He went out with a “BAM!”

Psycho killer Robert Durst enjoyed his final meal as a free man at celebrity chef Emeril Lagasse’s French Quarter restaurant — dining alone on rustic, garlic-crusted fish with no clue that the FBI would haul him off in handcuffs soon after he put his fork down.

“He was sitting at the bar and was really quiet,” a restaurant worker at NOLA said of the odd old man, who, unbeknownst to him, is implicated in a trio of deaths and disappearances.

“But he had this weird little smile on his face,” the worker recalled. “I thought to myself, this guy is either a scientist or a serial killer.”

It was 9 p.m. on Saturday, March 14, when the 71-year-old Durst walked into the self-described “casual and funky” restaurant on St. Louis Street.

He took one of the eight seats at the front bar and ordered a popular local beer, an Abita Amber. Outside, throngs watched a couple of parades — for St. Patrick’s Day and St. Joseph’s Day — pass by around the corner on Chartres Street. A few rowdy drunks wandered in and sat two seats away.

Likely also nearby: the cops who, within an hour of Durst’s leaving the restaurant,would bust him back at his nearby JW Marriott hotel room for the 2000 murder in Los Angeles of his writer friend Susan Berman.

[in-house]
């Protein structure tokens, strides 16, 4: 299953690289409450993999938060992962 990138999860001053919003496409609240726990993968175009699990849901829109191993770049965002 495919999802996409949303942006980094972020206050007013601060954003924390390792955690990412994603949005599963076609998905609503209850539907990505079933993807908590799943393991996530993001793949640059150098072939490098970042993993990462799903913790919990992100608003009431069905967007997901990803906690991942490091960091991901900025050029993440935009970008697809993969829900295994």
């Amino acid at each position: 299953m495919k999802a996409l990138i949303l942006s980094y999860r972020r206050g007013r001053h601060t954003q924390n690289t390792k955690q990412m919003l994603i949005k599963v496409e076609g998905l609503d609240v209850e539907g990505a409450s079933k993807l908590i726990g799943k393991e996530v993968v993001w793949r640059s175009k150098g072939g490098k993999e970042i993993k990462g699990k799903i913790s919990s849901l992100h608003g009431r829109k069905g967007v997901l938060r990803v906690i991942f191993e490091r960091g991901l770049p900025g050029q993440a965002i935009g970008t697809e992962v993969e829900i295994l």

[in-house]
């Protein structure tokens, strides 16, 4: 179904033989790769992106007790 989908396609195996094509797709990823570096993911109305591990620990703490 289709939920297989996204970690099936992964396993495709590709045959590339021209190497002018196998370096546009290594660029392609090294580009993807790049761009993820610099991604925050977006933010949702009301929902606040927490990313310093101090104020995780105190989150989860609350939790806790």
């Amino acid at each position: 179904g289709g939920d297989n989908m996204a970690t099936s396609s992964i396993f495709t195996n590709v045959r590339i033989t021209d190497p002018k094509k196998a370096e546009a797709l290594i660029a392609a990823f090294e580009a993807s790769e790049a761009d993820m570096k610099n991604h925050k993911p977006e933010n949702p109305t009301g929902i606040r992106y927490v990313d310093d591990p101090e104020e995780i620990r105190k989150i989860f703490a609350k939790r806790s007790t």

For dinner, Durst chose the $30 garlic crusted drum, cooked in the restaurant’s wood-burning oven. It came with crimini mushrooms and crispy fried potatoes.

It wasn’t fava beans with a nice Chianti. But staffers say the dish easily rates a trademarked “BAM” cry of approval from Emeril.

“That would be my final meal,” NOLA bartender Alan Brown said Saturday, when told Durst was there the week before. “It’s what I recommend the most, and the stuffed chicken wings.”

Though Durst had been the subject of “The Jinx,” an HBO documentary series that had aired on the previous five Sunday nights, no one appeared to recognize him in the hour he ate and nursed his beer.

Still, he left an impression that lingered long after he paid — in cash — and strolled away.

“He sat up straight, really stiff-like,” a worker recalled. “I never heard of him before that morning. I don’t have HBO.”

(NY Post)

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